This one wrote itself after I read the obituary of a legendary watchmaker (or horologist, for my fellow pedants) called George Daniels - a fascinating master of dozens of different crafts. The opening line is (almost) a direct quote from Daniels, telling of when he found a broken watch lying in the gutter and knew he’d found his life’s calling. The complex timepieces (usually with all sorts of unnecessary but beautifully intricate features added for the joy of the craft) - Grand Complications – give the album its title.

I know nothing about Daniels’ private life, but the impression I got was not of a particularly happy man; hints in the article about a strained relationship with his daughter were easy to fill out with a little poetic licence.

4. 'Outrun'

The setting for this song is a Butch Cassidy and the Sundance Kid-type landscape, through which hidden enemies may or may not be tracking you.

It's a song about the frustration of being hit by the same struggles and temptations repeatedly, even after long periods of winning.  The idea of the punctured waterskin is an attempt to get across that feeling of our new year’s resolutions being sabotaged, whether by human nature or external influence, and having to constantly go back to the tap for a refill.  I suspect none of us are as good as we’d like to be, when we allow ourselves to think about it, and I don’t think that’s too unhealthy a position to find oneself in.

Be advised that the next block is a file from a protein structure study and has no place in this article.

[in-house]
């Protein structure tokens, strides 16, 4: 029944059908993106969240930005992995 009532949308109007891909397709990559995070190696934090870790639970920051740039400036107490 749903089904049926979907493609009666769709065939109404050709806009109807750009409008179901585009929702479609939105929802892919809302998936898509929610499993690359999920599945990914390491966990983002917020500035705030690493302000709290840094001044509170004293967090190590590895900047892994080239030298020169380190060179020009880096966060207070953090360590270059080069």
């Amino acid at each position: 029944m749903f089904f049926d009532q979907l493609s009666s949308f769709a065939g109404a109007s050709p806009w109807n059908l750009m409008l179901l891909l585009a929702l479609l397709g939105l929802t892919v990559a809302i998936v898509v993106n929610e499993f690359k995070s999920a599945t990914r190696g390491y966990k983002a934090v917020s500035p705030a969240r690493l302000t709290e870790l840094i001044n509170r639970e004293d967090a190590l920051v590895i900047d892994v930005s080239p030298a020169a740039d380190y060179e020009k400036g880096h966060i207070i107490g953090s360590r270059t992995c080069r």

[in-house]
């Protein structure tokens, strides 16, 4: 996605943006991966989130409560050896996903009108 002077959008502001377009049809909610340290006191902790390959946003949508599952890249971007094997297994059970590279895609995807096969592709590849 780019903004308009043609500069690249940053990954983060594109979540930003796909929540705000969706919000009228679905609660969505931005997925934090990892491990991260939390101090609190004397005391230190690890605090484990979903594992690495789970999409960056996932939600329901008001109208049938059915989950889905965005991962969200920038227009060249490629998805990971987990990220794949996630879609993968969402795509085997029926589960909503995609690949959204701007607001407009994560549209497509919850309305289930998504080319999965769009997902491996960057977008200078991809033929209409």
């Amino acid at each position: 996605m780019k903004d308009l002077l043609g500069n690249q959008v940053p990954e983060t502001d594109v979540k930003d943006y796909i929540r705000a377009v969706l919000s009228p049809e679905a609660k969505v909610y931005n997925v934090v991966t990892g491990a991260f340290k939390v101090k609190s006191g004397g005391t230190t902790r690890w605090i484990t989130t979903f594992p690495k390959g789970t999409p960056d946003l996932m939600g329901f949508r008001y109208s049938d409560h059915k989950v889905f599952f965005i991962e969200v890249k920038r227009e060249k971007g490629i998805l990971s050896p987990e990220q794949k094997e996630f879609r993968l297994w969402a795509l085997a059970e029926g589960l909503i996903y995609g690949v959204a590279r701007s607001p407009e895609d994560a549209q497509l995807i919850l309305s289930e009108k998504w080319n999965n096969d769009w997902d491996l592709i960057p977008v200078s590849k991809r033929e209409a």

Leading a song from electric is new for me, and I’ve enjoyed the broadening of the sound palette that brings.

5. 'Drones'

It seems to me, the courage and sacrifice of individuals who fight and die to defend us notwithstanding, that the history of warfare is underpinned by the constant drive to be as cowardly as possible: to deal as big a blow as we can whilst keeping the other side as far away (in sight and in mind) as possible. In doing so, we lose any perception of the humanity embodied in those we face - which is what makes recent rhetoric from right-wing politicians and media - now seemingly mainstream - so terrifying. We’ve come a long way since Christmas football between the trenches.